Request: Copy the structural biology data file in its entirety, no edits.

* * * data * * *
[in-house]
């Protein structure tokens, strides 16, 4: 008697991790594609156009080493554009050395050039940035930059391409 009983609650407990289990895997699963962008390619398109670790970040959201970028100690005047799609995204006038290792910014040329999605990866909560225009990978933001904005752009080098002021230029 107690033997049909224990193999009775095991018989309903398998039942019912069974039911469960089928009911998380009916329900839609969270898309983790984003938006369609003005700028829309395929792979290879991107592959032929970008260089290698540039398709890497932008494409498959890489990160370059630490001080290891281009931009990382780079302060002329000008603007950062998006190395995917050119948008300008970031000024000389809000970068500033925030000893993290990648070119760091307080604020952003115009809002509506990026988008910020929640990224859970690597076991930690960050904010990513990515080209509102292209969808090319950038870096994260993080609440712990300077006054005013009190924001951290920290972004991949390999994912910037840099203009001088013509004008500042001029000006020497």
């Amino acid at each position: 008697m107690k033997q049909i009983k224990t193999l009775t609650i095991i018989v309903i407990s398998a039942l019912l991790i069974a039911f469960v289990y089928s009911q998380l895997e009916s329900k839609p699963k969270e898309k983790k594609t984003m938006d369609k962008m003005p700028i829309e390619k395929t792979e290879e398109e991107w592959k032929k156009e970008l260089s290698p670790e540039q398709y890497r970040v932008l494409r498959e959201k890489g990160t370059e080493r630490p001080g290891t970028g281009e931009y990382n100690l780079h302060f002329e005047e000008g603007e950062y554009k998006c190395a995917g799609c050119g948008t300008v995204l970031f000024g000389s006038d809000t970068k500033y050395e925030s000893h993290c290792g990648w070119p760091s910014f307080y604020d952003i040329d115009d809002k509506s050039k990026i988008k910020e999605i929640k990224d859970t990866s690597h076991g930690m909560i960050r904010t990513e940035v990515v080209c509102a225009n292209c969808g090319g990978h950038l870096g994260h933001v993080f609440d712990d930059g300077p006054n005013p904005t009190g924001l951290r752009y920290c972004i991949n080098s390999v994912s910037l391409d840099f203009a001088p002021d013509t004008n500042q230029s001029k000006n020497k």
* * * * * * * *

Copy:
[in-house]
């Protein structure tokens, strides 16, 4: 008697991790594609156009080493554009050395050039940035930059391409 009983609650407990289990895997699963962008390619398109670790970040959201970028100690005047799609995204006038290792910014040329999605990866909560225009990978933001904005752009080098002021230029 107690033997049909224990193999009775095991018989309903398998039942019912069974039911469960089928009911998380009916329900839609969270898309983790984003938006369609003005700028829309395929792979290879991107592959032929970008260089290698540039398709890497932008494409498959890489990160370059630490001080290891281009931009990382780079302060002329000008603007950062998006190395995917050119948008300008970031000024000389809000970068500033925030000893993290990648070119760091307080604020952003115009809002509506990026988008910020929640990224859970690597076991930690960050904010990513990515080209509102292209969808090319950038870096994260993080609440712990300077006054005013009190924001951290920290972004991949390999994912910037840099203009001088013509004008500042001029000006020497």
């Amino acid at each position: 008697m107690k033997q049909i009983k224990t193999l009775t609650i095991i018989v309903i407990s398998a039942l019912l991790i069974a039911f469960v289990y089928s009911q998380l895997e009916s329900k839609p699963k969270e898309k983790k594609t984003m938006d369609k962008m003005p700028i829309e390619k395929t792979e290879e398109e991107w592959k032929k156009e970008l260089s290698p670790e540039q398709y890497r970040v932008l494409r498959e959201k890489g990160t370059e080493r630490p001080g290891t970028g281009e931009y990382n100690l780079h302060f002329e005047e000008g603007e950062y554009k998006c190395a995917g799609c050119g948008t300008v995204l970031f000024g000389s006038d809000t970068k500033y050395e925030s000893h993290c290792g990648w070119p760091s910014f307080y604020d952003i040329d115009d809002k509506s050039k990026i988008k910020e999605i929640k990224d859970t990866s690597h076991g930690m909560i960050r904010t990513e940035v990515v080209c509102a225009n292209c969808g090319g990978h950038l870096g994260h933001v993080f609440d712990d930059g300077p006054n005013p904005t009190g924001l951290r752009y920290c972004i991949n080098s390999v994912s910037l391409d840099f203009a001088p002021d013509t004008n500042q230029s001029k000006n020497k």